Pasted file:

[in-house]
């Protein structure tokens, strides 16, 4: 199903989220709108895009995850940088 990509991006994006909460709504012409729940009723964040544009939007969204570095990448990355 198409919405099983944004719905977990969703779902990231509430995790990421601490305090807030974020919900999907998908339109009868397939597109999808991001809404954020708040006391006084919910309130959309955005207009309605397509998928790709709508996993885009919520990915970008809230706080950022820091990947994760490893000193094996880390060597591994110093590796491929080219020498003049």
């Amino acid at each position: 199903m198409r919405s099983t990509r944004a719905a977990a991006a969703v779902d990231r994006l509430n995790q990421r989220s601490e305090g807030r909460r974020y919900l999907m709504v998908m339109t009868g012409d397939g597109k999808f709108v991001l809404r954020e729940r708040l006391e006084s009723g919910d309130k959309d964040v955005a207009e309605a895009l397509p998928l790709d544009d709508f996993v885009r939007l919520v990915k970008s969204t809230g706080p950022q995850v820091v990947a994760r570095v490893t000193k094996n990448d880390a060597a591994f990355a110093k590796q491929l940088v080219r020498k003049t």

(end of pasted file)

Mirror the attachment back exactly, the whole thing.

[in-house]
């Protein structure tokens, strides 16, 4: 199903989220709108895009995850940088 990509991006994006909460709504012409729940009723964040544009939007969204570095990448990355 198409919405099983944004719905977990969703779902990231509430995790990421601490305090807030974020919900999907998908339109009868397939597109999808991001809404954020708040006391006084919910309130959309955005207009309605397509998928790709709508996993885009919520990915970008809230706080950022820091990947994760490893000193094996880390060597591994110093590796491929080219020498003049």
């Amino acid at each position: 199903m198409r919405s099983t990509r944004a719905a977990a991006a969703v779902d990231r994006l509430n995790q990421r989220s601490e305090g807030r909460r974020y919900l999907m709504v998908m339109t009868g012409d397939g597109k999808f709108v991001l809404r954020e729940r708040l006391e006084s009723g919910d309130k959309d964040v955005a207009e309605a895009l397509p998928l790709d544009d709508f996993v885009r939007l919520v990915k970008s969204t809230g706080p950022q995850v820091v990947a994760r570095v490893t000193k094996n990448d880390a060597a591994f990355a110093k590796q491929l940088v080219r020498k003049t």